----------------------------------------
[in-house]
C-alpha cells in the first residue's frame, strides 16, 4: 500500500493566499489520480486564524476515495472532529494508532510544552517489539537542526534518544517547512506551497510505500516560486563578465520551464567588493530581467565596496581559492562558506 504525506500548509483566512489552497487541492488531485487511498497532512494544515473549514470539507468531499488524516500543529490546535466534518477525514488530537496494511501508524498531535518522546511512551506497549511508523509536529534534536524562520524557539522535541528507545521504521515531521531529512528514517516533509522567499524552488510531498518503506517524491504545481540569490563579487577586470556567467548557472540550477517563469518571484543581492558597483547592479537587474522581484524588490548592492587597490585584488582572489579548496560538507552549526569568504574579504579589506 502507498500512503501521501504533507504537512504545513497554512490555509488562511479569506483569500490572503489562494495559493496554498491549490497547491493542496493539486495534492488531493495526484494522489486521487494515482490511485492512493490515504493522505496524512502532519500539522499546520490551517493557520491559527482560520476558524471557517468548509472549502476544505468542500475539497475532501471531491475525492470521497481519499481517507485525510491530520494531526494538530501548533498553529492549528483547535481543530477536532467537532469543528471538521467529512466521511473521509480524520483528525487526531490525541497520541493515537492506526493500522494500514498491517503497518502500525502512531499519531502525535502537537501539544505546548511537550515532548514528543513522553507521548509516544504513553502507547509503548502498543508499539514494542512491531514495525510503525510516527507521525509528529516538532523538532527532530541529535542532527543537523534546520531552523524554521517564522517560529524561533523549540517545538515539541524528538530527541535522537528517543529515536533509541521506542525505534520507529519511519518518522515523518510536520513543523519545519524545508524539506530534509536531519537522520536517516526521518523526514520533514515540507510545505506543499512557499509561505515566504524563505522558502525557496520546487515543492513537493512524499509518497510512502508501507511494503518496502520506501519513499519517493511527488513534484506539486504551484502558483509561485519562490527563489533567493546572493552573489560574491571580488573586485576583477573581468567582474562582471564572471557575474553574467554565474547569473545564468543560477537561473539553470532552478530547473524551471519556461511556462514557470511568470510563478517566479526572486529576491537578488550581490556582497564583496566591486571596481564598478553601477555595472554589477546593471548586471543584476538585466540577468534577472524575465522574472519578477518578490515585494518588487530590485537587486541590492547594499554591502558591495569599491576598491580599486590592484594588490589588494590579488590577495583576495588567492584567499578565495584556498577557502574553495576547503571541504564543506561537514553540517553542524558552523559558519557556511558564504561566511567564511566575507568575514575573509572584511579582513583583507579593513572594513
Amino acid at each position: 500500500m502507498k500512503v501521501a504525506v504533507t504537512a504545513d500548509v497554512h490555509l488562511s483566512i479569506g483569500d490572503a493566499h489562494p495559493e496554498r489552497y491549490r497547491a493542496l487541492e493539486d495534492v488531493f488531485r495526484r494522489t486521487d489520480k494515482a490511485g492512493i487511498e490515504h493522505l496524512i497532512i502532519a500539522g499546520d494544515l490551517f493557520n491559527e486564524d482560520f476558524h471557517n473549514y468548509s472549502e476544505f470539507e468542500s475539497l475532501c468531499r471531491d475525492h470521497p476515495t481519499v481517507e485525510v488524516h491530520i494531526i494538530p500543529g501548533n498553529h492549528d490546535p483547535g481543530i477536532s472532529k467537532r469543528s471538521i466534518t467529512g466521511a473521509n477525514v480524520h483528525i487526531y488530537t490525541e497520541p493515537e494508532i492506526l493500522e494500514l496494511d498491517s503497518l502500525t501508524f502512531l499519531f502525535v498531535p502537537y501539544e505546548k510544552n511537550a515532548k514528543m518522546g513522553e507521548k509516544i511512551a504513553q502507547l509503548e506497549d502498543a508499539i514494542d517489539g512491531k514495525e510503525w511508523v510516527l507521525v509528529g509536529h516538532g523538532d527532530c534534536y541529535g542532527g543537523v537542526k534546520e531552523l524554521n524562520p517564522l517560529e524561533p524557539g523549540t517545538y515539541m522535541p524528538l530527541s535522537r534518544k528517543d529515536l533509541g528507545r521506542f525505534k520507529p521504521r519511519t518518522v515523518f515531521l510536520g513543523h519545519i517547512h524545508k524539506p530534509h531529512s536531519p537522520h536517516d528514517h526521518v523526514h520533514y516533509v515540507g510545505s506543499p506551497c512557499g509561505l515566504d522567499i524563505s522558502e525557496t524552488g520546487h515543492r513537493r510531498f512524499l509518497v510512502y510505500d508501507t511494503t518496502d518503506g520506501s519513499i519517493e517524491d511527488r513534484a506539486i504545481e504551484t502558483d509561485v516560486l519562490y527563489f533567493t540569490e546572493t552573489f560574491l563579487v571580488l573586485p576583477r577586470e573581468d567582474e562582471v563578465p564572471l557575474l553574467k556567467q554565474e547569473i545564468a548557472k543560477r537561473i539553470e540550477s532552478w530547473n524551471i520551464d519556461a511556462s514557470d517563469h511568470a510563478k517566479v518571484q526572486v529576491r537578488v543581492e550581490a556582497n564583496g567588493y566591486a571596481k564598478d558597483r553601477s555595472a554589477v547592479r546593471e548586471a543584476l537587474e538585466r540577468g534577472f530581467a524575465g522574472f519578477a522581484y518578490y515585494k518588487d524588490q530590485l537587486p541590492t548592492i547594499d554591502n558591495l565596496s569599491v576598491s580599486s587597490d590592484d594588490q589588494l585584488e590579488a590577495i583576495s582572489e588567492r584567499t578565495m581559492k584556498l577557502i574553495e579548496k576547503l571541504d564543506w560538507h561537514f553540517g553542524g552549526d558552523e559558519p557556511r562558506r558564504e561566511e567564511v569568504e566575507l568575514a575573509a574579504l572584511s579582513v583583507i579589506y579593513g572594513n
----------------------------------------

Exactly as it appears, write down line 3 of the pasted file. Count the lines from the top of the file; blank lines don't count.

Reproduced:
Amino acid at each position: 500500500m502507498k500512503v501521501a504525506v504533507t504537512a504545513d500548509v497554512h490555509l488562511s483566512i479569506g483569500d490572503a493566499h489562494p495559493e496554498r489552497y491549490r497547491a493542496l487541492e493539486d495534492v488531493f488531485r495526484r494522489t486521487d489520480k494515482a490511485g492512493i487511498e490515504h493522505l496524512i497532512i502532519a500539522g499546520d494544515l490551517f493557520n491559527e486564524d482560520f476558524h471557517n473549514y468548509s472549502e476544505f470539507e468542500s475539497l475532501c468531499r471531491d475525492h470521497p476515495t481519499v481517507e485525510v488524516h491530520i494531526i494538530p500543529g501548533n498553529h492549528d490546535p483547535g481543530i477536532s472532529k467537532r469543528s471538521i466534518t467529512g466521511a473521509n477525514v480524520h483528525i487526531y488530537t490525541e497520541p493515537e494508532i492506526l493500522e494500514l496494511d498491517s503497518l502500525t501508524f502512531l499519531f502525535v498531535p502537537y501539544e505546548k510544552n511537550a515532548k514528543m518522546g513522553e507521548k509516544i511512551a504513553q502507547l509503548e506497549d502498543a508499539i514494542d517489539g512491531k514495525e510503525w511508523v510516527l507521525v509528529g509536529h516538532g523538532d527532530c534534536y541529535g542532527g543537523v537542526k534546520e531552523l524554521n524562520p517564522l517560529e524561533p524557539g523549540t517545538y515539541m522535541p524528538l530527541s535522537r534518544k528517543d529515536l533509541g528507545r521506542f525505534k520507529p521504521r519511519t518518522v515523518f515531521l510536520g513543523h519545519i517547512h524545508k524539506p530534509h531529512s536531519p537522520h536517516d528514517h526521518v523526514h520533514y516533509v515540507g510545505s506543499p506551497c512557499g509561505l515566504d522567499i524563505s522558502e525557496t524552488g520546487h515543492r513537493r510531498f512524499l509518497v510512502y510505500d508501507t511494503t518496502d518503506g520506501s519513499i519517493e517524491d511527488r513534484a506539486i504545481e504551484t502558483d509561485v516560486l519562490y527563489f533567493t540569490e546572493t552573489f560574491l563579487v571580488l573586485p576583477r577586470e573581468d567582474e562582471v563578465p564572471l557575474l553574467k556567467q554565474e547569473i545564468a548557472k543560477r537561473i539553470e540550477s532552478w530547473n524551471i520551464d519556461a511556462s514557470d517563469h511568470a510563478k517566479v518571484q526572486v529576491r537578488v543581492e550581490a556582497n564583496g567588493y566591486a571596481k564598478d558597483r553601477s555595472a554589477v547592479r546593471e548586471a543584476l537587474e538585466r540577468g534577472f530581467a524575465g522574472f519578477a522581484y518578490y515585494k518588487d524588490q530590485l537587486p541590492t548592492i547594499d554591502n558591495l565596496s569599491v576598491s580599486s587597490d590592484d594588490q589588494l585584488e590579488a590577495i583576495s582572489e588567492r584567499t578565495m581559492k584556498l577557502i574553495e579548496k576547503l571541504d564543506w560538507h561537514f553540517g553542524g552549526d558552523e559558519p557556511r562558506r558564504e561566511e567564511v569568504e566575507l568575514a575573509a574579504l572584511s579582513v583583507i579589506y579593513g572594513n